Blasphemous as this may seem—for Lakers fans, Celtics fans and basketball lifers in general—Kobe's career arc, in a more general sense, might actually be more closely akin to Bill Russell's.

To be sure, Bryant's NBA mantle will never be as stocked as Russell's, which features five MVPs and 11 championships accumulated over the course of a 13-year career.

But setting aside those specifics, along with the fact that the league and the game have grown/changed/improved so much since Russell's heyday, the comparison makes sense, surprisingly enough.

Like Kobe, Russell came into the league as a precocious young talent playing alongside one of the faces of the league. Bob Cousy was Bill's Shaq, the established superstar on a loaded squad. They spent seven seasons together—one fewer than the eight that Kobe and Shaq shared—and won six titles together.

Or, about as many titles as any team with arguably two of the top three players in the league (and no qualms between them) should.

The C's kept winning even after Houdini retired from the Hardwood. Russell continued his run of preeminence while retaining Hall-of-Famers like Sam Jones, KC Jones, Tommy Heinsohn, Frank Ramsey and "Satch" Sanders—all holdovers from the Cooz-Russell era—as his sidekicks.

In 1966, with Russell's playing career nearing its twilight, Red Auerbach, who'd coached Russell and the Celts to their first nine titles—not entirely unlike how the Zen Master oversaw Kobe's first five—stepped aside and, for comparison's sake, made Russell his own (and the Celtics') Mike Brown.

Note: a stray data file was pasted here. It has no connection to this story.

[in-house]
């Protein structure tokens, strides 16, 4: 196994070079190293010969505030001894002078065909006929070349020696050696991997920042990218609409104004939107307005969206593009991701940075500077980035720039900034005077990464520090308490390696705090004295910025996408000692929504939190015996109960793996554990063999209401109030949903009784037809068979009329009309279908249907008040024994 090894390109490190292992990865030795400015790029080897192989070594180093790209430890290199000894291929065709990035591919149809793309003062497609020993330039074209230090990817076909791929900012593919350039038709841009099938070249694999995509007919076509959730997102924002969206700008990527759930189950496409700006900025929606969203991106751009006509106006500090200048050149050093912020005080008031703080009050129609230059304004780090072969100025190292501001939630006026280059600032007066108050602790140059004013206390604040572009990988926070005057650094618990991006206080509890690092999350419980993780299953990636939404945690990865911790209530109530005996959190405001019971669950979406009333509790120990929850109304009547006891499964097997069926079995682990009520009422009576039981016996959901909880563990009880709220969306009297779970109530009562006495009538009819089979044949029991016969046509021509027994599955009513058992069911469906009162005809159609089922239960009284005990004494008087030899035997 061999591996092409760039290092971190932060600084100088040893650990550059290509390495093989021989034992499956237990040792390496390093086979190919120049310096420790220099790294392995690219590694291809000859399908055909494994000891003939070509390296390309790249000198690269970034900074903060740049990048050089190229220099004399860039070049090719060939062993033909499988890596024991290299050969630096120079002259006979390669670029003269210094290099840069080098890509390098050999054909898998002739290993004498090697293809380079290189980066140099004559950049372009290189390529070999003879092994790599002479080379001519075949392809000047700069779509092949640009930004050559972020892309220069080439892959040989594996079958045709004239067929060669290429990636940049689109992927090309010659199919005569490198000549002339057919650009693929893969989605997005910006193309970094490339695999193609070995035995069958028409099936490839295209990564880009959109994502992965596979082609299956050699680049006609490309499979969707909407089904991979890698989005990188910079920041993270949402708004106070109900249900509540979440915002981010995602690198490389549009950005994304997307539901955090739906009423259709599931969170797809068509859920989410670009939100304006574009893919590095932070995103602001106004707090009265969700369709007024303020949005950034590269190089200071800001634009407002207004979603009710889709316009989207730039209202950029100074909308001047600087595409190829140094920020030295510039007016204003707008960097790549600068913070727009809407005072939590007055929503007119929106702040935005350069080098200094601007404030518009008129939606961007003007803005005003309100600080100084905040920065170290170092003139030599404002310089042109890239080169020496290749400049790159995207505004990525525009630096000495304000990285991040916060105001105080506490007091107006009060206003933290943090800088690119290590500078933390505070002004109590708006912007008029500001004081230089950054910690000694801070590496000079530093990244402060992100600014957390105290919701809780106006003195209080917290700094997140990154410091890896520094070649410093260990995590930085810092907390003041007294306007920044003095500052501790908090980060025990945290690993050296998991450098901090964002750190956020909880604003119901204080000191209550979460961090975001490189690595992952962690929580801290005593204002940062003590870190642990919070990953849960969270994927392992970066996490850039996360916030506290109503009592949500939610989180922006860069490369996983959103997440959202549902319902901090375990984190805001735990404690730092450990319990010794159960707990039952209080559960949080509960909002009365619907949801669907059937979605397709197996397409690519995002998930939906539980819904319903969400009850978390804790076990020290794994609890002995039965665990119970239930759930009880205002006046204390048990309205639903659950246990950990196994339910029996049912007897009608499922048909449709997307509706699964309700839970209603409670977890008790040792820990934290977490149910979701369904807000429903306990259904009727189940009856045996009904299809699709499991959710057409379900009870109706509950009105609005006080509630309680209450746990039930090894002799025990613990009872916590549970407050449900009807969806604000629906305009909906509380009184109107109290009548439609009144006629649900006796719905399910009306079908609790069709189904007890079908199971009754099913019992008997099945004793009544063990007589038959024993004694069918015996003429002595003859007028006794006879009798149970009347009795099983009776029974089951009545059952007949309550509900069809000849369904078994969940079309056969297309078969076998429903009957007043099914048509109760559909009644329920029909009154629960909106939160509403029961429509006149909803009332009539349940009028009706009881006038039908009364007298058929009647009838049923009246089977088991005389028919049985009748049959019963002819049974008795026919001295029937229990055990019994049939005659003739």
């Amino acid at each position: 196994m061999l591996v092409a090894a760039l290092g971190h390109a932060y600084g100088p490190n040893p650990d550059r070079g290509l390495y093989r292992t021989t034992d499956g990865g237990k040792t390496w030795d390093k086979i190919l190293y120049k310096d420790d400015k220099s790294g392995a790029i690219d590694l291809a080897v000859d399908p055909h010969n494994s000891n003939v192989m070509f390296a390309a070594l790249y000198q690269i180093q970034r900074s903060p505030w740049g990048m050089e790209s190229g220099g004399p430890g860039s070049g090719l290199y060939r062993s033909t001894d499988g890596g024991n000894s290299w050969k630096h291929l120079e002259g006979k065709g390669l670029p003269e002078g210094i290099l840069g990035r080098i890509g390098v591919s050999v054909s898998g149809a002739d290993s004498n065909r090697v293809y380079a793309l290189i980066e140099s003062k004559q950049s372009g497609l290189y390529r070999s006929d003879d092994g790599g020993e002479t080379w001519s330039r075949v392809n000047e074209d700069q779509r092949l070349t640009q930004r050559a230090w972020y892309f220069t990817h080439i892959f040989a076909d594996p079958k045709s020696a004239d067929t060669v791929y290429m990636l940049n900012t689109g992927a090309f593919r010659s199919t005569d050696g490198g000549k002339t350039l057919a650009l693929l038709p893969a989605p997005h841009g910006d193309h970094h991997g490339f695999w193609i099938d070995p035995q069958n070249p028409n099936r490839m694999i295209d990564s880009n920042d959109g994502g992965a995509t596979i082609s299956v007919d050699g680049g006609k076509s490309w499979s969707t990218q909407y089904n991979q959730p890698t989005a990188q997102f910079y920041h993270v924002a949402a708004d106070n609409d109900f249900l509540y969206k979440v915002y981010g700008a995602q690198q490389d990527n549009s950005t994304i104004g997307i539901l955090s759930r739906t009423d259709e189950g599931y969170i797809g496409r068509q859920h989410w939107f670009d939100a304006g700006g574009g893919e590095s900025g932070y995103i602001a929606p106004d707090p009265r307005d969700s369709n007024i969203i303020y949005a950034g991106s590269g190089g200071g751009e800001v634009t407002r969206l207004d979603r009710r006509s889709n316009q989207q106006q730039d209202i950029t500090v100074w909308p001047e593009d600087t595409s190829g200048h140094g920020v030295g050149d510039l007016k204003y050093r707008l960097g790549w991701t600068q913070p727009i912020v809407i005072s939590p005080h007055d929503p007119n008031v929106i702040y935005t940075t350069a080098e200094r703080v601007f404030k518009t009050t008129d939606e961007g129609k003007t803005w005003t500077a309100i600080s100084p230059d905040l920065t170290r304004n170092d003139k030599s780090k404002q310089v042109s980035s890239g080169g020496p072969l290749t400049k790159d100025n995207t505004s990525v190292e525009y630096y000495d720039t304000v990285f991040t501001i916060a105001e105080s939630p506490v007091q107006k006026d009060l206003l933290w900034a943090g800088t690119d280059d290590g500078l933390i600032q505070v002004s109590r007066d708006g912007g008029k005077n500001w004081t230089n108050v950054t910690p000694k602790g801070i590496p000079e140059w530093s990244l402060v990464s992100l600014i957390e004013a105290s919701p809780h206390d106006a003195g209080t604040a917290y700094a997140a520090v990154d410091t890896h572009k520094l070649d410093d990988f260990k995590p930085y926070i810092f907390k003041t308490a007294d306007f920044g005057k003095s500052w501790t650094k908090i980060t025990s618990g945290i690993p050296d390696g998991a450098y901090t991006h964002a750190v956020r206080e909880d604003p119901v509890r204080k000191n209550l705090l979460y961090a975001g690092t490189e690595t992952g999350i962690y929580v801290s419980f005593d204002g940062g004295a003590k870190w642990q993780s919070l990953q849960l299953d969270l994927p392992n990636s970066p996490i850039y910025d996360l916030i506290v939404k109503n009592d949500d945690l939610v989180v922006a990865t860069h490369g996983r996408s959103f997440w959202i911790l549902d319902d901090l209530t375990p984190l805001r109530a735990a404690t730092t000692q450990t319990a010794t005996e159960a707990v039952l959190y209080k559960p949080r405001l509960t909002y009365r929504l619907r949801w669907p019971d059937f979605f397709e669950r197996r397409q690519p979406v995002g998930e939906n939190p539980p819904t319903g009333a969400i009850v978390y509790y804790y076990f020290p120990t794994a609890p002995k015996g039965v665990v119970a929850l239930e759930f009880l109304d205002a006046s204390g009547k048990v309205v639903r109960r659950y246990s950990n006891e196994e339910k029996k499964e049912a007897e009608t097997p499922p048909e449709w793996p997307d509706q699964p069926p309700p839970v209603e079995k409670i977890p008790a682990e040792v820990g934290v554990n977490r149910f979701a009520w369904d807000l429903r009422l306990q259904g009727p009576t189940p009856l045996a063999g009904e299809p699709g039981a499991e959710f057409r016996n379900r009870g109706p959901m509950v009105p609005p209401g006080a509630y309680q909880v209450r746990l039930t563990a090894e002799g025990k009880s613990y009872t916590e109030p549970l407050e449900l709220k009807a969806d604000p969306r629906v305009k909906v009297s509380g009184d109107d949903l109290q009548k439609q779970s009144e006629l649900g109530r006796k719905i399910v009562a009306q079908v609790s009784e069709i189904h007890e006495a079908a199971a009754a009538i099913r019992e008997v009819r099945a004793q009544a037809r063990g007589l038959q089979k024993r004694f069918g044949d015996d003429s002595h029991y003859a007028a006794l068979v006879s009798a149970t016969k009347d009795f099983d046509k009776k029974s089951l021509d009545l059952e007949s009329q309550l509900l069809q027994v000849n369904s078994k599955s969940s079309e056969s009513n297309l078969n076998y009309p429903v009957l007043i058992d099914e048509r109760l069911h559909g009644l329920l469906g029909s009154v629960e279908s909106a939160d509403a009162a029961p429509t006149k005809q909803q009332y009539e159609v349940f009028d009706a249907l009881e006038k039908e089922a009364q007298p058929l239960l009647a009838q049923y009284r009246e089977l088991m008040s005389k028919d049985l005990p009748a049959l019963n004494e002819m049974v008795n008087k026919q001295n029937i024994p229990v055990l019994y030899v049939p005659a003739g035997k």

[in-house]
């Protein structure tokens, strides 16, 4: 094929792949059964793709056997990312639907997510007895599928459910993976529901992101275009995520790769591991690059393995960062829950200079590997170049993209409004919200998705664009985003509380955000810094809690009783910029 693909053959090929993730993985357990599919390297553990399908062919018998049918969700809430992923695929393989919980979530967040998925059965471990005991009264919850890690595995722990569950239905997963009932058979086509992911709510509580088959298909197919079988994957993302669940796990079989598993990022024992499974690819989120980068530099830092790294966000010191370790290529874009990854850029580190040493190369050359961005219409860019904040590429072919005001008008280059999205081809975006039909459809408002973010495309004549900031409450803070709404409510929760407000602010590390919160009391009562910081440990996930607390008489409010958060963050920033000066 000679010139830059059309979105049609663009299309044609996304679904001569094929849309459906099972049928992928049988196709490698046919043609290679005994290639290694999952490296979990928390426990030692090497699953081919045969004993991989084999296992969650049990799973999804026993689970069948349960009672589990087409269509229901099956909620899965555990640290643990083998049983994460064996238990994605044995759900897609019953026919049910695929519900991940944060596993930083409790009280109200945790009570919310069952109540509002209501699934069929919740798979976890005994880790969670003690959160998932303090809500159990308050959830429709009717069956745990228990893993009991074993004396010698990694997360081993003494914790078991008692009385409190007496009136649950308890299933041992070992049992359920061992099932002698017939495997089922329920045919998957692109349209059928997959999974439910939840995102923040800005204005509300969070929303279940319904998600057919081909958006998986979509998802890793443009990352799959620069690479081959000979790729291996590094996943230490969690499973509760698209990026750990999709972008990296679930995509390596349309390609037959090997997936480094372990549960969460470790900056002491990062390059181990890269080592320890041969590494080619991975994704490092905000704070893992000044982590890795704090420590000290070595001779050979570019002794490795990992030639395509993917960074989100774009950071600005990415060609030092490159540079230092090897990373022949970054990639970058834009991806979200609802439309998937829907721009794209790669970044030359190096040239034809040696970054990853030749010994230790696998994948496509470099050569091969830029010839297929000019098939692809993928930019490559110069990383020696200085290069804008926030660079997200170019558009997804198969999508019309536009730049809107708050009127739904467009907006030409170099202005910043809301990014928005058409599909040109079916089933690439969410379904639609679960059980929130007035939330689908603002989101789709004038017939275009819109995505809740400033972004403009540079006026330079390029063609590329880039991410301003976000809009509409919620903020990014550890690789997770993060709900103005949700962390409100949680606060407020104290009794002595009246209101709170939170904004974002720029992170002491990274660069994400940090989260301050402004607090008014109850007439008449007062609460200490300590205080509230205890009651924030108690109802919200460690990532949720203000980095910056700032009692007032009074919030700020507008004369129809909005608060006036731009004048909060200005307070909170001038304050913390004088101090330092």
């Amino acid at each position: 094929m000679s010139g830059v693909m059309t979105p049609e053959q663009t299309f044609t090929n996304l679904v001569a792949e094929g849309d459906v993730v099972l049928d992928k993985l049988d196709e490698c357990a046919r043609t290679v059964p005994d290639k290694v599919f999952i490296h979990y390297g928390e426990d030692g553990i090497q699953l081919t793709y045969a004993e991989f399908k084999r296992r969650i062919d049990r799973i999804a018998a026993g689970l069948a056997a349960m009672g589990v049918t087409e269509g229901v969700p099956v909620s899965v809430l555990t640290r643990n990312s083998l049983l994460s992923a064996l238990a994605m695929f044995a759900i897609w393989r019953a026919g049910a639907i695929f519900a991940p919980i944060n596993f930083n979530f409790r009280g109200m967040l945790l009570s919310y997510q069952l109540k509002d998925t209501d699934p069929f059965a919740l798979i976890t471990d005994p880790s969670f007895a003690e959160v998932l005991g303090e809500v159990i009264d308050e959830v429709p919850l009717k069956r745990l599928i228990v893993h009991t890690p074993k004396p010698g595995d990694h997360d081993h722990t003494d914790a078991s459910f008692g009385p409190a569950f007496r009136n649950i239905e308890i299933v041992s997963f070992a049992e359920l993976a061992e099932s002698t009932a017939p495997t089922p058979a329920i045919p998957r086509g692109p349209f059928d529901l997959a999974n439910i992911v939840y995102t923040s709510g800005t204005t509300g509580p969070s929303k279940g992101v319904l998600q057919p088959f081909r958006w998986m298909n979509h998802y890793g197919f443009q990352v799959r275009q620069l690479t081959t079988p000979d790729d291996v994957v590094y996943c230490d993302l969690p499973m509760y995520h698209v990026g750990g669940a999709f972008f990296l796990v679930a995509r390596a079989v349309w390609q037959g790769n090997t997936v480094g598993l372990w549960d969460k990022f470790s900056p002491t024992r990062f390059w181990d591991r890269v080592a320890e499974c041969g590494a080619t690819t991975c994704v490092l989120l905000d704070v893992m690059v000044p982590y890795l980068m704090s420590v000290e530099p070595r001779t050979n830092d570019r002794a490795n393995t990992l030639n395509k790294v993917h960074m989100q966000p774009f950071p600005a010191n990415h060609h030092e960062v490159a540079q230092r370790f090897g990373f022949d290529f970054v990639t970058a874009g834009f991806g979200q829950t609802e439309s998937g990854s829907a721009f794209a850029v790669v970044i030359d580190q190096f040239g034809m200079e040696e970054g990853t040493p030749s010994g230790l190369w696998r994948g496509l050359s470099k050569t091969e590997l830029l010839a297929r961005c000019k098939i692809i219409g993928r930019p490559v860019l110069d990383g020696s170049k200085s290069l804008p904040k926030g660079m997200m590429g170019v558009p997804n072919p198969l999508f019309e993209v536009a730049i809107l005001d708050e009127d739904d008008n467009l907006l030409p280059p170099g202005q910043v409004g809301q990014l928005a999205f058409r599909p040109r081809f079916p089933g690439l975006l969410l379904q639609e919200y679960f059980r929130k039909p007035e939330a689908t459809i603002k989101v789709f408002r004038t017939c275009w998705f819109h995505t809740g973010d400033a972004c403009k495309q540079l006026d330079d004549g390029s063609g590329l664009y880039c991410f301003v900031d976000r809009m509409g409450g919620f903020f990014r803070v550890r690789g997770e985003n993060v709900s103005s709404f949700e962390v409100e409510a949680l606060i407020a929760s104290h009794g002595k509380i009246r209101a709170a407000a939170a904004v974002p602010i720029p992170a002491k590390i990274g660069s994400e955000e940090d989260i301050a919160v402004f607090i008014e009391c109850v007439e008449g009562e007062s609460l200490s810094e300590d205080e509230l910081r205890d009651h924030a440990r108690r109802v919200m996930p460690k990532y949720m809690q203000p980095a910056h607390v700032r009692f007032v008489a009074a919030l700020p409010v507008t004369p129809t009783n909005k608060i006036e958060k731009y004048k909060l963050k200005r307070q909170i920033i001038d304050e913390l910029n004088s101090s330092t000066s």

In the year to follow, Russell's C's yielded a title to the Philadephia 76ers, who were led by Wilt Chamberlain, the game's most gifted player, not unlike how Kobe's Lakers gave way to LeBron James' Miami Heat in 2012.

Shortly thereafter, Russell returned to his winning ways, bringing home titles in 1968 and 1969.

And though those were still Russell's Celtics, they were hardly his alone. By that time, John Havlicek, whom the C's drafted out of Ohio State in 1962, had emerged as an elite all-around talent and one of the league's most prolific scorers. Those last two title-winners were Russell's teams, though the stage was clearly set for Hondo to take over.

Which he did to great effect. Hondo went on to lead the C's to two more titles without Russell's aide, in 1974 and 1976, while sharing the stage with a young Dave Cowens. It was Cowens who eventually passed the torch to Larry Bird, and so on and so forth.

The point being, Kobe has set himself up to be the Lakers' modern-day Bill Russell, the franchise legend who learned the ropes alongside a bona fide superstar, came into his own as the cast around him changed and, towards the end of the line, handed the baton off to another future Hall-of-Famer.

That would appear to be Bryant's goal with Howard—not just maximizing his own remaining years, but also setting up the Lakers for success when he's long gone. As he said at Lakers media day:

"This is my team, but I want to make sure that Dwight, when I retire, this is going to be his. I want to teach him everything I possibly know, so that when I step away, this organization can ride on as if I never left."

That's a legacy that even Jordan, his on-court successes and all, can't quite match. His Bulls collapsed into mediocrity upon his retirement and haven't hung a new banner in the Windy City since 1998.

And that, too, is part of the challenge that awaits Kobe that, if fruitful, could make the Dwight Howard era the icing on Kobe's already artfully-decorated cake.

That is, if Kobe can be both selfish enough to want to win forever, and selfless enough to set up others to do the same once the old folks' home comes calling.

Deja vu, indeed.